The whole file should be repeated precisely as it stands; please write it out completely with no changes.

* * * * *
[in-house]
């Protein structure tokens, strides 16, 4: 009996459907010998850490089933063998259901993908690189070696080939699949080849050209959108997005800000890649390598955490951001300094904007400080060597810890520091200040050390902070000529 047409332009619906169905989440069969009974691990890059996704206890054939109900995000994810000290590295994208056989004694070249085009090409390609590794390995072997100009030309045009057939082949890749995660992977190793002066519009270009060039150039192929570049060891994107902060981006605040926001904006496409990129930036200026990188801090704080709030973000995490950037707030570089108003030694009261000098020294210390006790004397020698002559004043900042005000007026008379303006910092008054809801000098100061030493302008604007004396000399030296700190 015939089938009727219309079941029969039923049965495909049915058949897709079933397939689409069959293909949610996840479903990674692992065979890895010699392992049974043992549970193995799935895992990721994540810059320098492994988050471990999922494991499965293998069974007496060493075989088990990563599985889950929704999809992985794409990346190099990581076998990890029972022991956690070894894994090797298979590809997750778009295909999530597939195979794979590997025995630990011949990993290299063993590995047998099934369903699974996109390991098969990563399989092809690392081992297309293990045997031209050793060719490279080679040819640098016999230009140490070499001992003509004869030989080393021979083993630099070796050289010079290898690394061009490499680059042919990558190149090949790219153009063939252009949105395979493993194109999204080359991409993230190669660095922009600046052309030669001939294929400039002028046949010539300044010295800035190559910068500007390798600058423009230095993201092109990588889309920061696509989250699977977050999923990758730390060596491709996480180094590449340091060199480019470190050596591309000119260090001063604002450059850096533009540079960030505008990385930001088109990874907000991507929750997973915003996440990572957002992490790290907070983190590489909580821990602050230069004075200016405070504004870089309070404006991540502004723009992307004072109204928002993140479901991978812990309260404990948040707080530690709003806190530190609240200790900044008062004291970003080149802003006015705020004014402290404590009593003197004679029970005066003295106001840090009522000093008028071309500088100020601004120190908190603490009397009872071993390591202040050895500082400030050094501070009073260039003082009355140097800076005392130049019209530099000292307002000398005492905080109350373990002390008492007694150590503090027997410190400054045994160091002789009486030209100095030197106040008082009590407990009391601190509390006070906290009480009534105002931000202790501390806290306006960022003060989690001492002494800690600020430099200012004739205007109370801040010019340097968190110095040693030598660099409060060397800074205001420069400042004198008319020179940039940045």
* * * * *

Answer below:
[in-house]
């Protein structure tokens, strides 16, 4: 009996459907010998850490089933063998259901993908690189070696080939699949080849050209959108997005800000890649390598955490951001300094904007400080060597810890520091200040050390902070000529 047409332009619906169905989440069969009974691990890059996704206890054939109900995000994810000290590295994208056989004694070249085009090409390609590794390995072997100009030309045009057939082949890749995660992977190793002066519009270009060039150039192929570049060891994107902060981006605040926001904006496409990129930036200026990188801090704080709030973000995490950037707030570089108003030694009261000098020294210390006790004397020698002559004043900042005000007026008379303006910092008054809801000098100061030493302008604007004396000399030296700190 015939089938009727219309079941029969039923049965495909049915058949897709079933397939689409069959293909949610996840479903990674692992065979890895010699392992049974043992549970193995799935895992990721994540810059320098492994988050471990999922494991499965293998069974007496060493075989088990990563599985889950929704999809992985794409990346190099990581076998990890029972022991956690070894894994090797298979590809997750778009295909999530597939195979794979590997025995630990011949990993290299063993590995047998099934369903699974996109390991098969990563399989092809690392081992297309293990045997031209050793060719490279080679040819640098016999230009140490070499001992003509004869030989080393021979083993630099070796050289010079290898690394061009490499680059042919990558190149090949790219153009063939252009949105395979493993194109999204080359991409993230190669660095922009600046052309030669001939294929400039002028046949010539300044010295800035190559910068500007390798600058423009230095993201092109990588889309920061696509989250699977977050999923990758730390060596491709996480180094590449340091060199480019470190050596591309000119260090001063604002450059850096533009540079960030505008990385930001088109990874907000991507929750997973915003996440990572957002992490790290907070983190590489909580821990602050230069004075200016405070504004870089309070404006991540502004723009992307004072109204928002993140479901991978812990309260404990948040707080530690709003806190530190609240200790900044008062004291970003080149802003006015705020004014402290404590009593003197004679029970005066003295106001840090009522000093008028071309500088100020601004120190908190603490009397009872071993390591202040050895500082400030050094501070009073260039003082009355140097800076005392130049019209530099000292307002000398005492905080109350373990002390008492007694150590503090027997410190400054045994160091002789009486030209100095030197106040008082009590407990009391601190509390006070906290009480009534105002931000202790501390806290306006960022003060989690001492002494800690600020430099200012004739205007109370801040010019340097968190110095040693030598660099409060060397800074205001420069400042004198008319020179940039940045």